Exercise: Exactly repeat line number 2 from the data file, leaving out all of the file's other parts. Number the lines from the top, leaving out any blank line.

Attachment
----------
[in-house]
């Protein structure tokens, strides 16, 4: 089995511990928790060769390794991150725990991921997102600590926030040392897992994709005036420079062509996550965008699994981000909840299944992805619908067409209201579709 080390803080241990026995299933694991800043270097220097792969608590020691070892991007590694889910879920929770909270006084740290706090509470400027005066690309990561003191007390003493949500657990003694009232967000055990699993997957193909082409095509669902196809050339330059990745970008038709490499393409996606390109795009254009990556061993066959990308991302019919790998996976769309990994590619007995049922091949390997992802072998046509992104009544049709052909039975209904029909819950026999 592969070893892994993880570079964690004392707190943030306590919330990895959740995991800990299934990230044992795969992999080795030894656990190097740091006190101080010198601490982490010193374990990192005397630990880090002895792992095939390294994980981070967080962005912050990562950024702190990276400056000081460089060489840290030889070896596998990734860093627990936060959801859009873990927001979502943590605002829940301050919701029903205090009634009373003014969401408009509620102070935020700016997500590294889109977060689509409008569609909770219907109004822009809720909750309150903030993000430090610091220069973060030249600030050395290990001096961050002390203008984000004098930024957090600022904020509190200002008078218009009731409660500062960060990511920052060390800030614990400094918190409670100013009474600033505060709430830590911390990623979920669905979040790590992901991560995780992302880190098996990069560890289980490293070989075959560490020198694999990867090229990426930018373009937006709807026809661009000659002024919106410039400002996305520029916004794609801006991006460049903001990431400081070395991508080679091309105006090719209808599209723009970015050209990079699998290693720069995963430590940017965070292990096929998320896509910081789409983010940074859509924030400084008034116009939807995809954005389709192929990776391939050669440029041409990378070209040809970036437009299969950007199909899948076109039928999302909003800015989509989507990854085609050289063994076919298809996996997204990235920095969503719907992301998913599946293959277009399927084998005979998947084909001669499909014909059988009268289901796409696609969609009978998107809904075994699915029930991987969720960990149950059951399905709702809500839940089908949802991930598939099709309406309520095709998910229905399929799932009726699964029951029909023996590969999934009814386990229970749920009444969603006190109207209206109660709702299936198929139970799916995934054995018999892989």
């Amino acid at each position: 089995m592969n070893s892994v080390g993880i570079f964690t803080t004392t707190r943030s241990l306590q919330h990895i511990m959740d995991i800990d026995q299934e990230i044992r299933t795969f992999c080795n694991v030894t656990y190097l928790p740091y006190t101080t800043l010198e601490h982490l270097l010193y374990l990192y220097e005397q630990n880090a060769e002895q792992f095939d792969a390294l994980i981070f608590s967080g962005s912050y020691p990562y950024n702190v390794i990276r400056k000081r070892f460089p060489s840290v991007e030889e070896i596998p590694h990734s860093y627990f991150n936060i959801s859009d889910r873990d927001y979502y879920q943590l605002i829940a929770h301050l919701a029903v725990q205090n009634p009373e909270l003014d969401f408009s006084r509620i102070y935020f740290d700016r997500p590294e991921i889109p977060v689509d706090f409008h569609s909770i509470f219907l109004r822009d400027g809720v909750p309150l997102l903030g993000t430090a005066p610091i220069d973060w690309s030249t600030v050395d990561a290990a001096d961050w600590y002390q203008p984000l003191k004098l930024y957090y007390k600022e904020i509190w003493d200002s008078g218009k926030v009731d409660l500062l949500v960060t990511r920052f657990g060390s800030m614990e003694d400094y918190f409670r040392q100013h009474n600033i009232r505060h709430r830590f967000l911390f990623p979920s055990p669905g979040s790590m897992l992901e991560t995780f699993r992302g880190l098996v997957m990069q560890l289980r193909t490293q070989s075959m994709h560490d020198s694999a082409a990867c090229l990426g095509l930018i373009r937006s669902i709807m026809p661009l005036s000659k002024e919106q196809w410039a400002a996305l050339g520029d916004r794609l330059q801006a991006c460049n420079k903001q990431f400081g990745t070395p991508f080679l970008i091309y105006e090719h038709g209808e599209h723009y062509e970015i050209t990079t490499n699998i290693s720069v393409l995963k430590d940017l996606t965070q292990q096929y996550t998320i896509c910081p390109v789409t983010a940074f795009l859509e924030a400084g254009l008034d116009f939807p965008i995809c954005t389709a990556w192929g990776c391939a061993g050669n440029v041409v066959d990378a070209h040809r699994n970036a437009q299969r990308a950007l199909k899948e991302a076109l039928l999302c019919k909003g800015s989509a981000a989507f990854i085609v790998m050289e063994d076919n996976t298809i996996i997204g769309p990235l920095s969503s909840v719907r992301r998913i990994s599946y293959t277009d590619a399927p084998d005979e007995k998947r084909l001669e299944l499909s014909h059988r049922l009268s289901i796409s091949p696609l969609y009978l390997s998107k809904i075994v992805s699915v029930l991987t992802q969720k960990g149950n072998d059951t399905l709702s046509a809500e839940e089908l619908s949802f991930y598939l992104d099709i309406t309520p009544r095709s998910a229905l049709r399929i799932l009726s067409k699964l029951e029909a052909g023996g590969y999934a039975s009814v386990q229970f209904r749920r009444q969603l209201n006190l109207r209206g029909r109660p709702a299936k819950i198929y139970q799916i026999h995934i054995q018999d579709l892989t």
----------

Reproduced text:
């Protein structure tokens, strides 16, 4: 089995511990928790060769390794991150725990991921997102600590926030040392897992994709005036420079062509996550965008699994981000909840299944992805619908067409209201579709 080390803080241990026995299933694991800043270097220097792969608590020691070892991007590694889910879920929770909270006084740290706090509470400027005066690309990561003191007390003493949500657990003694009232967000055990699993997957193909082409095509669902196809050339330059990745970008038709490499393409996606390109795009254009990556061993066959990308991302019919790998996976769309990994590619007995049922091949390997992802072998046509992104009544049709052909039975209904029909819950026999 592969070893892994993880570079964690004392707190943030306590919330990895959740995991800990299934990230044992795969992999080795030894656990190097740091006190101080010198601490982490010193374990990192005397630990880090002895792992095939390294994980981070967080962005912050990562950024702190990276400056000081460089060489840290030889070896596998990734860093627990936060959801859009873990927001979502943590605002829940301050919701029903205090009634009373003014969401408009509620102070935020700016997500590294889109977060689509409008569609909770219907109004822009809720909750309150903030993000430090610091220069973060030249600030050395290990001096961050002390203008984000004098930024957090600022904020509190200002008078218009009731409660500062960060990511920052060390800030614990400094918190409670100013009474600033505060709430830590911390990623979920669905979040790590992901991560995780992302880190098996990069560890289980490293070989075959560490020198694999990867090229990426930018373009937006709807026809661009000659002024919106410039400002996305520029916004794609801006991006460049903001990431400081070395991508080679091309105006090719209808599209723009970015050209990079699998290693720069995963430590940017965070292990096929998320896509910081789409983010940074859509924030400084008034116009939807995809954005389709192929990776391939050669440029041409990378070209040809970036437009299969950007199909899948076109039928999302909003800015989509989507990854085609050289063994076919298809996996997204990235920095969503719907992301998913599946293959277009399927084998005979998947084909001669499909014909059988009268289901796409696609969609009978998107809904075994699915029930991987969720960990149950059951399905709702809500839940089908949802991930598939099709309406309520095709998910229905399929799932009726699964029951029909023996590969999934009814386990229970749920009444969603006190109207209206109660709702299936198929139970799916995934054995018999892989």